Imagine a student turning up at university and not knowing basic multiplication. He or she could be hard-working, bright, enthusiastic but completely unable to answer a basic question like: what’s six times seven?
If the scenario sounds extreme, consider it a reasonable analogy for what has happened to the teaching of English grammar and syntax in Australia. All too often, school-leavers start their tertiary studies without adequate skills in writing and communication, disrupting their studies and frustrating academic staff.
There has been a push to change this situation. The new Australian English Curriculum for primary and secondary school, for example, emphasises learning grammar systematically and explicitly. And the recently released English Language Standards for Higher Education (ELSHE) addresses the problem at a tertiary level.
But universities can take this issue further and teach English grammar and composition in undergraduate degrees.
The three Rs
At the Australian National University, a one-semester course in Traditional Grammar is compulsory for students wishing to enrol in beginners’ level Latin and Ancient Greek.
Designed to help students understand the fundamental structures and principles of language, this subject has been running for two decades and can boast a remarkable degree of success.
Many of the students who attend Traditional Grammar claim that the class has improved their writing skills. Those who are also learning modern languages claim that firm grammatical knowledge bolsters their proficiency.
The course was created for two simple reasons. First, faculty members realised that they were spending a lot of time clarifying basic grammar issues rather than actually teaching the languages. Second, ancient languages cannot really be taught via the “immersion” method, which leaves the grammar-based approach as the only option.
In any case, specialists are beginning to question how successful the immersion method is. This method’s main assumption is that students will “pick up” or “catch” language skills from their environment, learning through speaking, listening, and reading, without any explicit grammatical instruction.
For the last four decades, Australia has followed the rest of the English-speaking world by putting immersion at the centre of its language pedagogy, especially in primary and high-school English classes.
But recent trends in the U.S. show that systematic grammatical instruction guarantees, on average, greater rates of success. Not all students can simply pick up how to structure a sentence correctly, and without this skill, they are left floundering to express ideas or argue a point.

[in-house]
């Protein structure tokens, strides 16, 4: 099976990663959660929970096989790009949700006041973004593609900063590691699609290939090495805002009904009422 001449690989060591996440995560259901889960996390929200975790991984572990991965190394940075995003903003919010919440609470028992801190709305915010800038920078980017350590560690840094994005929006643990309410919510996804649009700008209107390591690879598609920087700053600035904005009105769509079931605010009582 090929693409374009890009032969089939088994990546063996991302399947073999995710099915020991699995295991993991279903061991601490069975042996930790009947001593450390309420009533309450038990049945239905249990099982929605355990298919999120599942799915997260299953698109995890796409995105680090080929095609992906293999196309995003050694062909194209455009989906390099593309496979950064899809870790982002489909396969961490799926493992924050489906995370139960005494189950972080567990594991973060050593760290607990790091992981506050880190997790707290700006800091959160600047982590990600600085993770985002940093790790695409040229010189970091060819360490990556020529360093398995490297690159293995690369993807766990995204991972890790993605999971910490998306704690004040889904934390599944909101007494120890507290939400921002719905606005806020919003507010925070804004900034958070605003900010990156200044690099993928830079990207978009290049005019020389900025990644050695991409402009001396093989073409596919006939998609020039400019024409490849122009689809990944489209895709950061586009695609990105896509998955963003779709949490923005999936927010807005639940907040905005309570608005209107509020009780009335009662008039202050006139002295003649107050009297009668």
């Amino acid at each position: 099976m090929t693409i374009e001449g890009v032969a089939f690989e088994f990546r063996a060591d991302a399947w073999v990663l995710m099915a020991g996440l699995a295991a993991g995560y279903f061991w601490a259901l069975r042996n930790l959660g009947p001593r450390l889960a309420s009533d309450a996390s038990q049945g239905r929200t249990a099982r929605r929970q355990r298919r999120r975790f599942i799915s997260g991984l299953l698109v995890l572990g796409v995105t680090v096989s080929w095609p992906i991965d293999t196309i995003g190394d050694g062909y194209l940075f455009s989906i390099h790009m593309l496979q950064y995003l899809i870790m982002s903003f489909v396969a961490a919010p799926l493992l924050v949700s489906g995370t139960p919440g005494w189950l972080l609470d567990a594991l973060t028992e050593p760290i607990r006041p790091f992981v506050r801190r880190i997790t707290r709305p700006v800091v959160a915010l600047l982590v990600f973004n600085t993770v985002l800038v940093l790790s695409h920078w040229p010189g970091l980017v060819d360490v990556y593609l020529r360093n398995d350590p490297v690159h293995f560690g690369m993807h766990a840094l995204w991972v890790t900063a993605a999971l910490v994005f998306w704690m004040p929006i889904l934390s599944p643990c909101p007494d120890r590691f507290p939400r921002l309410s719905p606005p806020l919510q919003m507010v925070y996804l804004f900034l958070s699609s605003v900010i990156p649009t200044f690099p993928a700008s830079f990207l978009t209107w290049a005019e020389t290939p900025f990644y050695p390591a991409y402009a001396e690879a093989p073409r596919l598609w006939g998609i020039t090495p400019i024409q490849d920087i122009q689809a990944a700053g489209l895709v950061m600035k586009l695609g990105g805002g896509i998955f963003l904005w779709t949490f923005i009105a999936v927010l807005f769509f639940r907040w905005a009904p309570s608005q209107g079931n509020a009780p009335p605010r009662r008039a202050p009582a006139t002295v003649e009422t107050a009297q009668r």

Immersion also fails to address socio-economic differences and the obvious fact that not all students have access to the same kinds of “language environments”. The remarkable example of the “writing revolution” that has occurred at New Dorp high school on Staten Island, NY, suggests that English-language teaching needs to get back to basics.
Not our problem?
So, if large numbers of Australian university students display inadequate writing and communication skills, is it the fault of high schools? Or should universities themselves be taking more responsibility?
The answer is “yes” on both counts. Ideally, higher education should not have to disrupt or put off tertiary-level study in order to instil more basic knowledge. Local Australian students should arrive at university with at least the fundamental principles of grammar firmly in place.
At the same time, transitioning to university is rarely smooth. When first-years encounter new, discipline-specific content and new forms of analysis, their writing often takes a step backwards. What can Australian universities do to ensure that this step is only temporary?
One possibility is to introduce university-wide writing programs that situate academic literacy within the particular demands of individual disciplines. In other words, these programs would teach analytical, academic writing not in isolation but via specific subject areas and topics.
Another possibility is to set English-language placement exams for all incoming students, not just those from overseas.
As things stand now, university students must gain what they can from a piecemeal arrangement that includes feedback on assignments, on-campus Learning Skills units, and the occasional, targeted course like the ANU’s Traditional Grammar. Clearly, Australian tertiary institutions must take a more standardised, unified approach to the issue of student literacy.
And they must do so soon.